The Death of Professionalism

  • Jeff Gibbard
  • 5 min read

What does it mean to be Professional?

A Professional (noun) is someone who is in the paid for their work, or their Profession.

Professional (adjective) is also used colloquially as a descriptive term where the term is assigned to certain types of behavior, clothing choices, and expectations.

The opposite of Professional (noun) would be Amateur or Hobbyist, not unprofessional. These terms, as nouns, are simply descriptive. I have no problem whatsoever with Professional as a noun.

The opposite of Professional (adjective) is unprofessional. I have a problem with Professional as an adjective.

Today, on Becoming Superhuman, let’s examine and redefine — or possibly even dismantle — the idea of professionalism.

Mental Image Exercise

I want to make this real.

Before we go any further, I want to create an avatar in your mind as the main character.

Ready?

I want you to think of the word professional and imagine a person.

.

.

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Carefully analyze what appeared in your mind. It could be someone you know, a stock image you saw recently, a character from a movie or tv show.

  • How are they dressed?
  • How do they behave?
  • What do they look like?

Crystalize this person in your mind, try to remember every detail of their clothing, how their voice sounds, how they’ve styled their hair.

Now give them a name.

Throughout this article, anytime you see the word professional, I want you to picture this person.

Got it? Ok, let’s get started.

Did you….?

  • Did you picture a middle-aged Indian woman wearing a Sari who primarily speaks Hindi?
  • Did you picture a black transgender man in his late twenties with long, beautiful dread locks wearing an impeccable gray suit with a lavender pocket square?
  • Did you picture a 43-year old white man with a scruffy beard and a wrinkled Rick and Morty t-shirt sitting at a desk with dual monitors in a poorly lit basement?

Which of these are “professional?” Are any of them “unprofessional?” Why?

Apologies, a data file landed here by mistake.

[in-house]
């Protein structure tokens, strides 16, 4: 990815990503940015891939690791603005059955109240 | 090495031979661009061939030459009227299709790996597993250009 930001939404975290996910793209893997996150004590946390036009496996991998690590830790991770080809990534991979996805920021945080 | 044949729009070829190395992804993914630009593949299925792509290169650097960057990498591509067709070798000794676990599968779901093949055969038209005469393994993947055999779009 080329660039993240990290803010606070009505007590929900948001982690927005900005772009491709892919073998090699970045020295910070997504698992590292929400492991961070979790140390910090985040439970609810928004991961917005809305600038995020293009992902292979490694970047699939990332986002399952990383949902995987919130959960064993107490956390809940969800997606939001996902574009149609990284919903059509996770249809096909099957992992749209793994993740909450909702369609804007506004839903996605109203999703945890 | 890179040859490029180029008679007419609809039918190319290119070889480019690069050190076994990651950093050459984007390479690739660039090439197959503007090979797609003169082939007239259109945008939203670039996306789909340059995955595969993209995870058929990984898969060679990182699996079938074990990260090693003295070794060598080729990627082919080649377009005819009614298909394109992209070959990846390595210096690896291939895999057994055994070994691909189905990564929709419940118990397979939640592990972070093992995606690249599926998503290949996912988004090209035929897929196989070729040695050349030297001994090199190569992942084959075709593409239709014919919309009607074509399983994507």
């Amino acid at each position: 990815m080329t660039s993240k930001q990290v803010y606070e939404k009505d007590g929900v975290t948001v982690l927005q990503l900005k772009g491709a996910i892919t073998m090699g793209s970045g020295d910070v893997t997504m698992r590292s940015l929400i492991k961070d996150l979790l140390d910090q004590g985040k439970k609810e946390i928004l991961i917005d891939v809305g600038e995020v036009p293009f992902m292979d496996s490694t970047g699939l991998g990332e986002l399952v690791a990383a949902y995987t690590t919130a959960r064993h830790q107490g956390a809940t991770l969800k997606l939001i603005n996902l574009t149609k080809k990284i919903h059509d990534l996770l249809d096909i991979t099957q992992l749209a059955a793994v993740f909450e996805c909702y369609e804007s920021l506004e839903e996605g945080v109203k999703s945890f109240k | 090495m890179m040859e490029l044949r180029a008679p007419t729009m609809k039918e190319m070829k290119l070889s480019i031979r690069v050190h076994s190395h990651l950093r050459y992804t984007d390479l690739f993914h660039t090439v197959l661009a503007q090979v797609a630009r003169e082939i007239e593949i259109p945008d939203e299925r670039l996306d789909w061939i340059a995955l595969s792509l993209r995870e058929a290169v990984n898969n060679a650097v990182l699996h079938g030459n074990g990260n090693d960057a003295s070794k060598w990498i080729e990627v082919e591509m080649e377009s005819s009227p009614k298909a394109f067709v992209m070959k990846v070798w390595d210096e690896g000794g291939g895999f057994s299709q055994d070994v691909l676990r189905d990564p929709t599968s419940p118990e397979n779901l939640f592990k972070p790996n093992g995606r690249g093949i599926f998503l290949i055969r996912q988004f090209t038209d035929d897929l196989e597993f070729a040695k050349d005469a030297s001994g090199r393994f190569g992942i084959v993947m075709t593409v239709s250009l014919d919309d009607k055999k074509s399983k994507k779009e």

Professional in Practice

man wearing watch with black suit

Professional is a term that is used to define a prescriptive set of values defined by the dominant culture.

It is used as a weapon against people who do not fit the values of the dominant culture which, to be clear, is both upper-class and white supremacist. Before you think I mean white hoods and tiny mustaches let me define what that means to clarify the point.

It simply means to favor and judge as superior the values, styles, and preferences of those accepted under the category of white. When an establish culture is firmly entrenched to view a certain set of values, styles, and preferences as inherently superior to another, it excludes those same factors from other groups and forces assimilation into the dominant group.

A man in a black suit loosening his tie

These values are widely accepted, implicitly and explicitly endorsed and endorsed. It often will show up as a certain type of dress and appearance but can extend into the type of language deemed as acceptable.

  • For men: collared shirts, ties, slacks, blazers, dress shoes, and neatly-cropped short combed and styled hair, and either clean shaven or well-manicured facial hair. Visible tattoos are discouraged.
  • For women: pant suits, “appropriate” dresses or shirts, high heels preferred, make-up, and well-tended hair styles — as opposed to natural hair styles. Visible tattoos are discouraged.

In recent years, there has been some flexibility and deviation in these prescriptions — and even some legislation — however, the above still represent the dominant definition of what is culturally acceptable and may be enforced at any time, in professional and non-professional settings.

For example…

On the one hand, professionalism has been used in a way that discriminates against certain cultures and genders. But more broadly, it is also limits the options that everyone has with regard to how they express their identity and interests as a unique human being.

I’m Unprofessional

I hate dress pants, and when I wear a ties it feels like I’m being choked. I believe that jeans with a superhero t-shirt and hoodie is always a perfect outfit unless it’s too warm outside.

I’m really looking forward to my first tattoo of my daughter’s name. Ever since I was a kid, I like when my hair is spiked.

I stay up late — unlike all of the professional birds who wake up early to get the worm.

By common usage, I’m unprofessional.

Moving On…

I believe that we should collectively redefine or retire the word professional because it has been weaponized for too long. Professionalism is a term that is more often used to control and discriminate.

In our places of work, we should ‘soft ban’ that use of the word. I’m not saying to create a formal policy but rather and informal agreement to recognize the harm the word has done and move on from it.

A Professional is someone who is in the paid for their work, or their Profession. I don’t see why it needs to mean anymore than that.

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